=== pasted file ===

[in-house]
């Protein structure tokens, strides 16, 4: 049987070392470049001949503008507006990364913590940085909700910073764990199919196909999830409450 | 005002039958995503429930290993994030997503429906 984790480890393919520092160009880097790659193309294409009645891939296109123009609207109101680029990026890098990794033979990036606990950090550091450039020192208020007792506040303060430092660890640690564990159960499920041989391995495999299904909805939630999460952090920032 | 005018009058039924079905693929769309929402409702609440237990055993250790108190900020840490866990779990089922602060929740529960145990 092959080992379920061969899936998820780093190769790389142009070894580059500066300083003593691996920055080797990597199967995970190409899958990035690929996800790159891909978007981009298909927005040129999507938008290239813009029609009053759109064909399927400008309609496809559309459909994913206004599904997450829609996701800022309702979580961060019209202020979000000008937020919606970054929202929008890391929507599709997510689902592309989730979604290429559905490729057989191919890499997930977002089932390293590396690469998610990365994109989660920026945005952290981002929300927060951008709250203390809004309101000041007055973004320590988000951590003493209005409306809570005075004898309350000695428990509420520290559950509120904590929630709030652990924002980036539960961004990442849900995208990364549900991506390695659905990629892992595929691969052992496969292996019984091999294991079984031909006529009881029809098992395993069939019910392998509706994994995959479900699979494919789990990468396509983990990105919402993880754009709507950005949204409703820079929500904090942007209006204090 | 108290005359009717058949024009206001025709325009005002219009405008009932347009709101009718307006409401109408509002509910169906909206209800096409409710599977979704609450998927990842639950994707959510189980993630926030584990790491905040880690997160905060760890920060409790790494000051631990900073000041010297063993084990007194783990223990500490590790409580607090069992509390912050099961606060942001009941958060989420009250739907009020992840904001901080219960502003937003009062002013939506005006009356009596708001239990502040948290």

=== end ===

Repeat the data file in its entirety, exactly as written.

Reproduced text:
[in-house]
């Protein structure tokens, strides 16, 4: 049987070392470049001949503008507006990364913590940085909700910073764990199919196909999830409450 | 005002039958995503429930290993994030997503429906 984790480890393919520092160009880097790659193309294409009645891939296109123009609207109101680029990026890098990794033979990036606990950090550091450039020192208020007792506040303060430092660890640690564990159960499920041989391995495999299904909805939630999460952090920032 | 005018009058039924079905693929769309929402409702609440237990055993250790108190900020840490866990779990089922602060929740529960145990 092959080992379920061969899936998820780093190769790389142009070894580059500066300083003593691996920055080797990597199967995970190409899958990035690929996800790159891909978007981009298909927005040129999507938008290239813009029609009053759109064909399927400008309609496809559309459909994913206004599904997450829609996701800022309702979580961060019209202020979000000008937020919606970054929202929008890391929507599709997510689902592309989730979604290429559905490729057989191919890499997930977002089932390293590396690469998610990365994109989660920026945005952290981002929300927060951008709250203390809004309101000041007055973004320590988000951590003493209005409306809570005075004898309350000695428990509420520290559950509120904590929630709030652990924002980036539960961004990442849900995208990364549900991506390695659905990629892992595929691969052992496969292996019984091999294991079984031909006529009881029809098992395993069939019910392998509706994994995959479900699979494919789990990468396509983990990105919402993880754009709507950005949204409703820079929500904090942007209006204090 | 108290005359009717058949024009206001025709325009005002219009405008009932347009709101009718307006409401109408509002509910169906909206209800096409409710599977979704609450998927990842639950994707959510189980993630926030584990790491905040880690997160905060760890920060409790790494000051631990900073000041010297063993084990007194783990223990500490590790409580607090069992509390912050099961606060942001009941958060989420009250739907009020992840904001901080219960502003937003009062002013939506005006009356009596708001239990502040948290």